Friday, March 6, 2009

Superhero Lab #3

This lab was really fun. The group that ran the Superhero endless bucket did a really nice job with it and you could tell they put a lot of effort in with all the capes and symbols everywhere. The activity was well thought out and executed brilliantly, as you could see how much fun the kids were having with it. Our group played a car game where you had to stay on the lines in the gym and when Emmie called out a command, we had to do the corresponding activity. The kids (and I) seemed to enjoy it, especially the tagging portion. After that, we went downstairs for snacks with the 1st and 2nd graders. I played "mancala" with a few of the girls and they talked my ear off about animals. One girl exaggerated everything she said, claiming that her cousin owned 8 lions, 3 elephants, and 16 panda bears. I'm pretty sure she was trying to impress me but I was skeptical because she had cheated while playing mancala with another girl. Anyhow, after snack and games we went upstairs and played unorganized games of jump rope, basketball, and football. This seemed to work because we had so few kids and so many teachers. I played basketball with a 1st grade future MJ who was extremely good at dribbling and shooting and I was surprised at how fast he was. I'll be sure to get his autograph for when he becomes famous :) We ended with the electric slide and I have come to the conclusion that everyone should dance at least one time during the day. Until next time...

1. Observe the St. Mary’s student(s) as they participate in the activities. Describe the variability of the movement patterns you observed. Be sure to note with whom you worked, what grade they were in, and any differences in age, gender, or ability.

We observed kindergardeners and 1st graders participating in the Superhero endless bucket activity. I noticed that when told to leap, most of the kids just ran really fast. The girl that I was observing, Rowan, went at a slower pace and correctly leaped, but only after being shown how to do so. The boy I was observing, Anthony, had the basic concept of the leap down but could not distinguish the leap from running, as he didn't get both feet off the ground at the same time at any point. For the horizontal jump, Anthony was successful and showed proper form with his preparatory movements, he correctly forced his arms upward, took off and landing on both feet simultaneously, and brought his arms down during the landing. Rowan was successful in everything but extending her arms forward and upward over her head. Sliding came easy to almost every child, but I did notice that some had trouble turning completely sideways. Rowan was an example of this, as she was somewhat sideways but also somewhat turned to see what was in front of her. Anthony performed sliding very well. Another thing I observed was that many of the boys were faster with their movements than the girls, who tended to move slower but more gracefully. I also noticed a girl who could hoola-hoop for days and a boy who couldn't hoola-hoop at all, so most of my observations were of the majority, not on an individual basis. Generally, the kids were of the same ability except that the boys tended to move faster.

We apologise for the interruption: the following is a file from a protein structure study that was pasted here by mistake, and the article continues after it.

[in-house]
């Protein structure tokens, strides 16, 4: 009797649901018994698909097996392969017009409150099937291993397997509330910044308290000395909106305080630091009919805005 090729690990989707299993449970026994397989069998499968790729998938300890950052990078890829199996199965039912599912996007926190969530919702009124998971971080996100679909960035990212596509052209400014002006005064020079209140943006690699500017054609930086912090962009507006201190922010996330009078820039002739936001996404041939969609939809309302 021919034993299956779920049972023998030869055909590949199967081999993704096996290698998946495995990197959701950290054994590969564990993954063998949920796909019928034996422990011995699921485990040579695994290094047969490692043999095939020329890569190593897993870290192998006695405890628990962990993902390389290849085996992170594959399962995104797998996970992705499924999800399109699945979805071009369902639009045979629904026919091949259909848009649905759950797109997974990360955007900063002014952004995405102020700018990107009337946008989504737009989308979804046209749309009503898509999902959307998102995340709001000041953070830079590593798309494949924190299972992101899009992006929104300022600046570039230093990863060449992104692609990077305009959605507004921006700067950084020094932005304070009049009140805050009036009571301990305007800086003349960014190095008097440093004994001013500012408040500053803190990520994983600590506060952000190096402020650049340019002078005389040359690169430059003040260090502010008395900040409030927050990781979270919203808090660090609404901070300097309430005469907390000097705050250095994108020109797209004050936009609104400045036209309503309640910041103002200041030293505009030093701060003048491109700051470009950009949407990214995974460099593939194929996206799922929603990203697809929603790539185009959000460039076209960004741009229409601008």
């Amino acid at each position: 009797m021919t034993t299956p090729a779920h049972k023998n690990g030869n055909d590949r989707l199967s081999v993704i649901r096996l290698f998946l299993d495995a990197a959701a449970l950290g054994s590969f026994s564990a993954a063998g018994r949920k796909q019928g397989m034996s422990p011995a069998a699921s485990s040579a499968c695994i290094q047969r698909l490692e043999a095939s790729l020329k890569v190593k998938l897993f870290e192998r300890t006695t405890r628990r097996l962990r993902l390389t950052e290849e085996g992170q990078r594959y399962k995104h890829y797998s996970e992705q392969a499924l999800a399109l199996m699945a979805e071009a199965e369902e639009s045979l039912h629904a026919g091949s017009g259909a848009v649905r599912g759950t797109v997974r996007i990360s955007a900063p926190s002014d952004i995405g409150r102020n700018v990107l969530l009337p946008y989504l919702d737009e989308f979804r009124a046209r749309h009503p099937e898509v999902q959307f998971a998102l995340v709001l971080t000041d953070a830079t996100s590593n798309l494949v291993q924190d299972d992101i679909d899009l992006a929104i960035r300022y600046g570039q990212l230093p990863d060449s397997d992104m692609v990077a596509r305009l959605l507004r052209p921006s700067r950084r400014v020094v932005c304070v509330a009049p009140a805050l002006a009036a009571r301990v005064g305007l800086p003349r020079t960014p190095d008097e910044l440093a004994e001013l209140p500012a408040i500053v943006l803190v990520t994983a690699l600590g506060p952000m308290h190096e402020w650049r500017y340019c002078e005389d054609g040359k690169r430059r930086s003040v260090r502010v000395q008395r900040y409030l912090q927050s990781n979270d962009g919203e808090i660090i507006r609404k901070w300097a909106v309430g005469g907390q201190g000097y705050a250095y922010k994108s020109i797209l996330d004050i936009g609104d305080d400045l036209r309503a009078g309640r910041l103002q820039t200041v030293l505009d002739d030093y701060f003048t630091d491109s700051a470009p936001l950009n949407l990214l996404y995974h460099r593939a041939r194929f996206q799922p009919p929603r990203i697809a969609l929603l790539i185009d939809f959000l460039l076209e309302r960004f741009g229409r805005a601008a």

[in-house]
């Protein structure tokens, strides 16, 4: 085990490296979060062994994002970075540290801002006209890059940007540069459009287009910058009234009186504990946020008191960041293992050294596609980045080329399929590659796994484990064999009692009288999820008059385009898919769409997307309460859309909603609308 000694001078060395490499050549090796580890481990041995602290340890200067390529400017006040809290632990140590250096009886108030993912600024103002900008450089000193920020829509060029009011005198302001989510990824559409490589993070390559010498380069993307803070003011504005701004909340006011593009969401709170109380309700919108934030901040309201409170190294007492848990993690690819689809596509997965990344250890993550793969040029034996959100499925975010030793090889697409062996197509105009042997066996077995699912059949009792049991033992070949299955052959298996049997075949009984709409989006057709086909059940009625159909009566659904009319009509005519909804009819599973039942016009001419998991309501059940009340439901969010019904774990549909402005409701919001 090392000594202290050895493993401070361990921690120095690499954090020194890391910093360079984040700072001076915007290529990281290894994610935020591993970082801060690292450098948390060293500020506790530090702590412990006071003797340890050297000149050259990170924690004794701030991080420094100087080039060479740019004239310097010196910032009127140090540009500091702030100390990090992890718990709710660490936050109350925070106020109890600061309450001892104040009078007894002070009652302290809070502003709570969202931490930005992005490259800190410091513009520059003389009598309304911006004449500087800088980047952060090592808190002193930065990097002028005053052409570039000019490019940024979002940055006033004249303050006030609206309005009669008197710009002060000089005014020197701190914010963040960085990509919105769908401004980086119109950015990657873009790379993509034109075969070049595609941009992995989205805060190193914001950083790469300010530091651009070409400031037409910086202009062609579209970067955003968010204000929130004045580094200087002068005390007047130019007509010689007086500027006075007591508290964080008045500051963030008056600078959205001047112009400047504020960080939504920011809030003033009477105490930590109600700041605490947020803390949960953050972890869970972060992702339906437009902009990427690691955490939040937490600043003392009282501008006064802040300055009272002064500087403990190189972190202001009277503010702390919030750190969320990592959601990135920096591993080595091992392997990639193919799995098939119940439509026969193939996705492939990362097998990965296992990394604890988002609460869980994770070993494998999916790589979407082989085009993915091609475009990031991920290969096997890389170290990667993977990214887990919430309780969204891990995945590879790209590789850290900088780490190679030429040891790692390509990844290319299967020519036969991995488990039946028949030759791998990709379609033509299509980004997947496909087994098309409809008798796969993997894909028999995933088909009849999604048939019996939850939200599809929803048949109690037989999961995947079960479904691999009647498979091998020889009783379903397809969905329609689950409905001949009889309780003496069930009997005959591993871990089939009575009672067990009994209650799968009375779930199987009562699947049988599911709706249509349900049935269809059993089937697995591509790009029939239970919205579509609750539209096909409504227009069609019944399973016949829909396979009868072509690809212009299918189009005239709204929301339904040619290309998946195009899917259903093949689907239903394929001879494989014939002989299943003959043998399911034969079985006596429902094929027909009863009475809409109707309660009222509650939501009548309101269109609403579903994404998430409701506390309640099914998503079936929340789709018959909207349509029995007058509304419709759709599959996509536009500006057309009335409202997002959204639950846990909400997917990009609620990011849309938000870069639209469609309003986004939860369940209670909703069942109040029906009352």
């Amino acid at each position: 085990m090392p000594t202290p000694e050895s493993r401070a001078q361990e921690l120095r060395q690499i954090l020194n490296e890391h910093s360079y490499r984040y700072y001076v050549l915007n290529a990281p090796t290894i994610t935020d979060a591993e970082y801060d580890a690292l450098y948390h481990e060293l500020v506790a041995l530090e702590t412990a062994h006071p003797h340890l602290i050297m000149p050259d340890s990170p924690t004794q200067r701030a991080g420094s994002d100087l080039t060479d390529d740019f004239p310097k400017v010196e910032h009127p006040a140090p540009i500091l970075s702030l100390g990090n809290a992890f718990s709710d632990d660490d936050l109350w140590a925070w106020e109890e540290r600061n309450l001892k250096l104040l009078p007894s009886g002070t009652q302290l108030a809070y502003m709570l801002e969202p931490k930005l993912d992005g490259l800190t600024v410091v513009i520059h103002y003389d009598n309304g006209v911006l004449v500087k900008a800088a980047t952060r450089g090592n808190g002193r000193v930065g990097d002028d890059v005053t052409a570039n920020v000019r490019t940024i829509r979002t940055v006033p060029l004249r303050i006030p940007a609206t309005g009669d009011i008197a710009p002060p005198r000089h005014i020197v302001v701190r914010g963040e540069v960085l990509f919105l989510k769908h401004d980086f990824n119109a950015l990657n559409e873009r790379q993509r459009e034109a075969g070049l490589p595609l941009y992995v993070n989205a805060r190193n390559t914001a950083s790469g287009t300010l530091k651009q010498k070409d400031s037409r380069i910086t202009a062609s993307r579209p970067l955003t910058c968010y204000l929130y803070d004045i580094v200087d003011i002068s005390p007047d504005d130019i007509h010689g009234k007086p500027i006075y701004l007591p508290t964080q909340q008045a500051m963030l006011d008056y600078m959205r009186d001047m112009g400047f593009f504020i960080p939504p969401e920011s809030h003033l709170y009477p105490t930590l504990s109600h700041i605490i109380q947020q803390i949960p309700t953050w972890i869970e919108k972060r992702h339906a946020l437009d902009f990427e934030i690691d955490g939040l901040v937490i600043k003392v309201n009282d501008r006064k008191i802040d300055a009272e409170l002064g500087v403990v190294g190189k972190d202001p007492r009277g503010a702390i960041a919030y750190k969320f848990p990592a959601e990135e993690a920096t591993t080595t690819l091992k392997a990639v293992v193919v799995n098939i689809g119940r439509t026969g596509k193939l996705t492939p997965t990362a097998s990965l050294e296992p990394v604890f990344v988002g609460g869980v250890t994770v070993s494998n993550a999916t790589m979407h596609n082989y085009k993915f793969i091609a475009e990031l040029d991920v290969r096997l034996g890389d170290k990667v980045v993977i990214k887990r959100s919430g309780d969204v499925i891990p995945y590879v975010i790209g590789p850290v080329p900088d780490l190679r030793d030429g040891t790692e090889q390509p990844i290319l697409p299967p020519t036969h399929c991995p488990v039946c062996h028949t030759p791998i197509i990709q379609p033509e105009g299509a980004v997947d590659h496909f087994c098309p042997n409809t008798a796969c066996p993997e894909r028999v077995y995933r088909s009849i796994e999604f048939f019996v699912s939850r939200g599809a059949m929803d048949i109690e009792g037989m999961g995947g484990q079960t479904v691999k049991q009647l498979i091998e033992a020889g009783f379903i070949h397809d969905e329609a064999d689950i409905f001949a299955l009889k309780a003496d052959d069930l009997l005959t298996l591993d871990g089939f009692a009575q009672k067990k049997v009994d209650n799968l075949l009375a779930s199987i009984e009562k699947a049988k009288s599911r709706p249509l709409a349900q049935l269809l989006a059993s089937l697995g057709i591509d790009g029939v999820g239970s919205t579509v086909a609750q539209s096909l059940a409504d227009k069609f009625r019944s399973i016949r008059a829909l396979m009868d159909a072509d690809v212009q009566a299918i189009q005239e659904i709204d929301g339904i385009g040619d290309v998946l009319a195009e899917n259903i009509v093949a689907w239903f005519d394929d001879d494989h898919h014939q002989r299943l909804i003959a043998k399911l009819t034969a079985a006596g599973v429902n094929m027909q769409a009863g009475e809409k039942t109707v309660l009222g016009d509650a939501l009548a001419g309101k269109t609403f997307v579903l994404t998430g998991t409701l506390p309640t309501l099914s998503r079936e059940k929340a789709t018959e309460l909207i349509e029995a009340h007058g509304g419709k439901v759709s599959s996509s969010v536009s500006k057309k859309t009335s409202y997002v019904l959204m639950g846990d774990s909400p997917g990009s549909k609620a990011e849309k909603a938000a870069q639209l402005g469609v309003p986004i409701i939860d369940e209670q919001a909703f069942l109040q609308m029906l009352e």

2. Describe “teaching strategies” that YOU used today towards connecting with the children. What were they? How did YOU use them? What was the effect? Were there any strategies that were more effective than others? If so, why?

I only got to teach for a few minutes until we had to move downstairs but what seemed to work was having the kids sit down in front of me while I gave them clear, concise directions. At one point I gave them a choice to pick their team name and that was a bad idea because they all disagreed. It is better to tell them what they are going to do and give them clear-cut directions instead of options because at that age, none of them will agree. During the car game, I participated in the activity with the kids and noticed that when they weren't sure which movement to do, they looked towards me or the other teachers doing the activity. This helped because instead of a bunch of kids verbally asking a question, all they had to do was look around quickly and find their answer. The Superhero group did a really great job with their activity as they had one designated speaker and one designated demonstrator. The other group members were there to make sure the kids were paying attention and to break up side conversations. We had a similar set up, as Emmie lead in the car game directions and the other teachers demonstrated the movements.

3. After being at St. Mary’s for these past weeks and observing and working with the students, can you briefly describe an effective strategy (or strategies) that you used to capture the children’s attention and keep them on task for your activity.

Having the kids sit in "criss-cross applesauce" is a good way to make sure they are all sitting and paying attention. Also, having a signal (hand raised high in the air) or clapping in a rhythm really gets their attention. Music can help too, as it is really fun to have in the background during an activity, and when it is stopped, the kids know too look and listen for directions. Having one designated leader clears up confusion about who to focus attention on. To keep kids on task, my group has found that by having a smaller difference in the ratio of teacher to student is beneficial. By having 6 teachers at each cone or area, we can make sure the kids are doing the activity right and be there to resolve conflicts or answer questions.

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